• Occupational exposure: more likely to be key workers and less likely to be able to work from home
      • Vulnerable groups e.g. homeless, refugees and asylum seekers, substance misusers
    • People living in more deprived areas are more likely to die when they get sick with COVID19:
      • They develop multiple co-morbidities at younger age (people in the most deprived areas get sick 10 years younger than the most affluent)
      • Equity of access to quality health and social care mitigates this, but has become eroded as austerity has hit services in the poorest areas most
      • They are more likely to also be from BAME groups
  • We have evidence on what works to reduce inequities in health
    • We know what causes inequities in health outcomes. The WHO Commission on Social Determinants of Health in states that inequities are caused by the conditions in which we are born, grown, work and live. There is now a large body of evidence from expert reports on health inequalities from academic as well as government sponsored reviews (Black and Acheson) for the past 40 years.
    • We know what works to tackle inequities in health: this can be usefully summarised by Sir Michael Marmot’s six policy areas for action:
      • Give every child the best start in life
      • Enable all children, young people and adults to maximise their capabilities and have control over their lives
      • Create fair employment and good work for all
      • Ensure healthy standard of living for all
      • Create and develop healthy and sustainable places and communities
      • Strengthen the role and impact of ill-health prevention
    • No strategy: the UK government has not prioritised health inequalities, and England has had no health inequalities strategy since 2010, although devolved nations have policies within the constraints of their powers.
    • But we have assets: We have seen how individuals and communities are resilient, and this has been amply demonstrated in their amazing response to this public health crisis. We should be following Prof Sir Michael Marmot’s advice: “Our vision is of creating conditions for individuals to take control of their own lives. For some communities this will mean removing structural barriers to participation, for others facilitating and developing capacity and capability through personal and community development”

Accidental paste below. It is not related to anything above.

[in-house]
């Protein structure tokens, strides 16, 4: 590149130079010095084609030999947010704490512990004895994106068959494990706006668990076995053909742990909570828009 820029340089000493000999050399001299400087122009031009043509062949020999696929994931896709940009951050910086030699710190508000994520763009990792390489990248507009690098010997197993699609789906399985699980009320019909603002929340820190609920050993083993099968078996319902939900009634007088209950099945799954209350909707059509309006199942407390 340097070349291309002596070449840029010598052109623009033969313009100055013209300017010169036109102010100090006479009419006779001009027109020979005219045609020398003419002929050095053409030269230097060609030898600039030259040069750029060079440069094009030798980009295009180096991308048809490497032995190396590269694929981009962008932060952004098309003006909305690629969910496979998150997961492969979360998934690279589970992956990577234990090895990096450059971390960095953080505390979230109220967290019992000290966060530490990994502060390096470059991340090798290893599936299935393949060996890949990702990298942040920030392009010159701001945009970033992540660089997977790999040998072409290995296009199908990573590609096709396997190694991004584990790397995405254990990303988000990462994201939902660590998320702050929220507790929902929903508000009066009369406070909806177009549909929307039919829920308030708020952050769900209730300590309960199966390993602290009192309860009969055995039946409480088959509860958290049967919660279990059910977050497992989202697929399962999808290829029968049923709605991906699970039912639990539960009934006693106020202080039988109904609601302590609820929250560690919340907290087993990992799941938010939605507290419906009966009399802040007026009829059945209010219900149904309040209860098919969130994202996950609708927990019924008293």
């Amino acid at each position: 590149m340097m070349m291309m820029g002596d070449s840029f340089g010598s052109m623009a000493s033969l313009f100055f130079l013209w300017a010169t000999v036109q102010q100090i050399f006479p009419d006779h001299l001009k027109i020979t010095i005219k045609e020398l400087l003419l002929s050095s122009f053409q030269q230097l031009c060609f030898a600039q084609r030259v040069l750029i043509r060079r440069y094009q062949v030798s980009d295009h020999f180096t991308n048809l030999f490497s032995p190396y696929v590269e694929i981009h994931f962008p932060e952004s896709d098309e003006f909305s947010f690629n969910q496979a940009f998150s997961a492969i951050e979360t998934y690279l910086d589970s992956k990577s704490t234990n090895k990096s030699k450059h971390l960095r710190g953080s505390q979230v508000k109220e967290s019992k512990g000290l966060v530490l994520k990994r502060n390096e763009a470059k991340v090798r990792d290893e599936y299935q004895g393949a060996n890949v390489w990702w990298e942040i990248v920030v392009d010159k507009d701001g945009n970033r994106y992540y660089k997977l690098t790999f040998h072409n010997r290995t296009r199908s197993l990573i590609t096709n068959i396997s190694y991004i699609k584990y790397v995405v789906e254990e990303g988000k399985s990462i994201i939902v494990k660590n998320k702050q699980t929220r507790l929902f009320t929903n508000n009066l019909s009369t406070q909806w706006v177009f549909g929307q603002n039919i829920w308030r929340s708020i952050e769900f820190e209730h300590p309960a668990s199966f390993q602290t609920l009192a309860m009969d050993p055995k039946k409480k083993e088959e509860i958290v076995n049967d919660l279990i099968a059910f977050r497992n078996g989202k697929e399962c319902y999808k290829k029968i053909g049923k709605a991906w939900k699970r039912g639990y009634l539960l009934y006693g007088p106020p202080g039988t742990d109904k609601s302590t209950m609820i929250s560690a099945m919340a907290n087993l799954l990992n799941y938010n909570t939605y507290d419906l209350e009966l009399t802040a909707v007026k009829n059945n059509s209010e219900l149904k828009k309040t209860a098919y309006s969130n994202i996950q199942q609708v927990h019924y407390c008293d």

Conclusions:

  1. There are already major inequities in health outcomes in the UK, and these have been getting worse
  2. COIVD19 is disproportionately killing the less affluent and those in vulnerable groups
  3. There is a very high risk that the indirect impact of COVID19 will worsen health inequities through well-known mechanisms.
    • Greater vulnerabilities: for example, the higher prevalence of co-morbidities and complex multi-morbidities, ethnicity, disability
    • Higher exposure: for example, through occupations, overcrowding, enclosed settings, multi-occupancy households
    • Less access to resources to protect against economic and financial impacts
    • Less access to quality public services

Actions

  • Commit to a long-term inequalities’ strategy with a multi-faceted approach building on previous Labour success 1997-2010. This should be even more ambitious, to tackle the commercial/ structural determinants of health, and to create healthy communities and places: it should reduce reliance on less effective individual behaviour change strategies, and include the intersectionality of disadvantage
  • Decentralise data and decision-making for COVID19 to better allow resources and control measures to be matched to need
  • Focus on elimination of transmission of COVID19 high risk settings, for example social care and health service facilities, prisons and migrant detention facilities, homes with multiple occupancy, and overcrowded or intergenerational households
  • Redistribute wealth: Maintain social protection measures as long as required and then in the longer term: implement Universal Basic Income and a Green New Deal with an economy based on need not profit. Ensure proportionate universal allocation of resources o Prioritise children: ensure safeguarding/ tackle domestic violence/ prevent unwanted pregnancies/ action to ensure healthy pregnancy outcomes/ push for childhood vaccinations programs to continue/ get children back to school as safely as possible
  • The NHS and social care should be always provided by need and not ability to pay: the state is a protective factor against unequal exposures to health determinants, as a provider, enabler and employer
  • Build and nurture the grassroots movements that have blossomed during the pandemic, and establish community oriented primary care to empower communities to create healthy communities

Sources

  • Watkins J, Wulaningsih W, Da Zhou C, et al Effects of health and social care spending constraints on mortality in England: a time trend analysis BMJ Open 2017;7:e017722. doi: 10.1136/bmjopen-2017-017722
  • https://bmjopen.bmj.eom/content/7/11/e017722

Posted by Brian Fisher on behalf of the Policy Team.